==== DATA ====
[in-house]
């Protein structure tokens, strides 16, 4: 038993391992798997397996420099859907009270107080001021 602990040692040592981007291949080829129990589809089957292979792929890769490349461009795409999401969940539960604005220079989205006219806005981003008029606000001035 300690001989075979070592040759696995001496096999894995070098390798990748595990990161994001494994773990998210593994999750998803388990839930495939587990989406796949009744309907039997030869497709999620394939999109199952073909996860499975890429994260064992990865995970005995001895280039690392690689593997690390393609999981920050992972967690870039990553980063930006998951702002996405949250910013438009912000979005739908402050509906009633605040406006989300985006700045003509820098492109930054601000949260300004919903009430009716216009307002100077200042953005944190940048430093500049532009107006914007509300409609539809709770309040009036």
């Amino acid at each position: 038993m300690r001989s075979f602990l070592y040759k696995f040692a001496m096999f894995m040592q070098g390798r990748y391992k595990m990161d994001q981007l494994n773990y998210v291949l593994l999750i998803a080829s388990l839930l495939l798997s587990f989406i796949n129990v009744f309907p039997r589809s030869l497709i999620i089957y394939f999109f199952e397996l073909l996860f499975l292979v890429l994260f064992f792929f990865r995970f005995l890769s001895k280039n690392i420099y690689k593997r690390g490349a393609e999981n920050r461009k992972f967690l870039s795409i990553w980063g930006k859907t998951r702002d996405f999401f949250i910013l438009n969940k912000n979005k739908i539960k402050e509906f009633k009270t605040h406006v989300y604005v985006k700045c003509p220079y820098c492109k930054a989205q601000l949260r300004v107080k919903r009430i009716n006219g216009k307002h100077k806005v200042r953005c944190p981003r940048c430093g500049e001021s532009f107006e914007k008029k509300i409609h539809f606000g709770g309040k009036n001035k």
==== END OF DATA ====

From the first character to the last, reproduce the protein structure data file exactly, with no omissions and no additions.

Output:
[in-house]
């Protein structure tokens, strides 16, 4: 038993391992798997397996420099859907009270107080001021 602990040692040592981007291949080829129990589809089957292979792929890769490349461009795409999401969940539960604005220079989205006219806005981003008029606000001035 300690001989075979070592040759696995001496096999894995070098390798990748595990990161994001494994773990998210593994999750998803388990839930495939587990989406796949009744309907039997030869497709999620394939999109199952073909996860499975890429994260064992990865995970005995001895280039690392690689593997690390393609999981920050992972967690870039990553980063930006998951702002996405949250910013438009912000979005739908402050509906009633605040406006989300985006700045003509820098492109930054601000949260300004919903009430009716216009307002100077200042953005944190940048430093500049532009107006914007509300409609539809709770309040009036």
């Amino acid at each position: 038993m300690r001989s075979f602990l070592y040759k696995f040692a001496m096999f894995m040592q070098g390798r990748y391992k595990m990161d994001q981007l494994n773990y998210v291949l593994l999750i998803a080829s388990l839930l495939l798997s587990f989406i796949n129990v009744f309907p039997r589809s030869l497709i999620i089957y394939f999109f199952e397996l073909l996860f499975l292979v890429l994260f064992f792929f990865r995970f005995l890769s001895k280039n690392i420099y690689k593997r690390g490349a393609e999981n920050r461009k992972f967690l870039s795409i990553w980063g930006k859907t998951r702002d996405f999401f949250i910013l438009n969940k912000n979005k739908i539960k402050e509906f009633k009270t605040h406006v989300y604005v985006k700045c003509p220079y820098c492109k930054a989205q601000l949260r300004v107080k919903r009430i009716n006219g216009k307002h100077k806005v200042r953005c944190p981003r940048c430093g500049e001021s532009f107006e914007k008029k509300i409609h539809f606000g709770g309040k009036n001035k």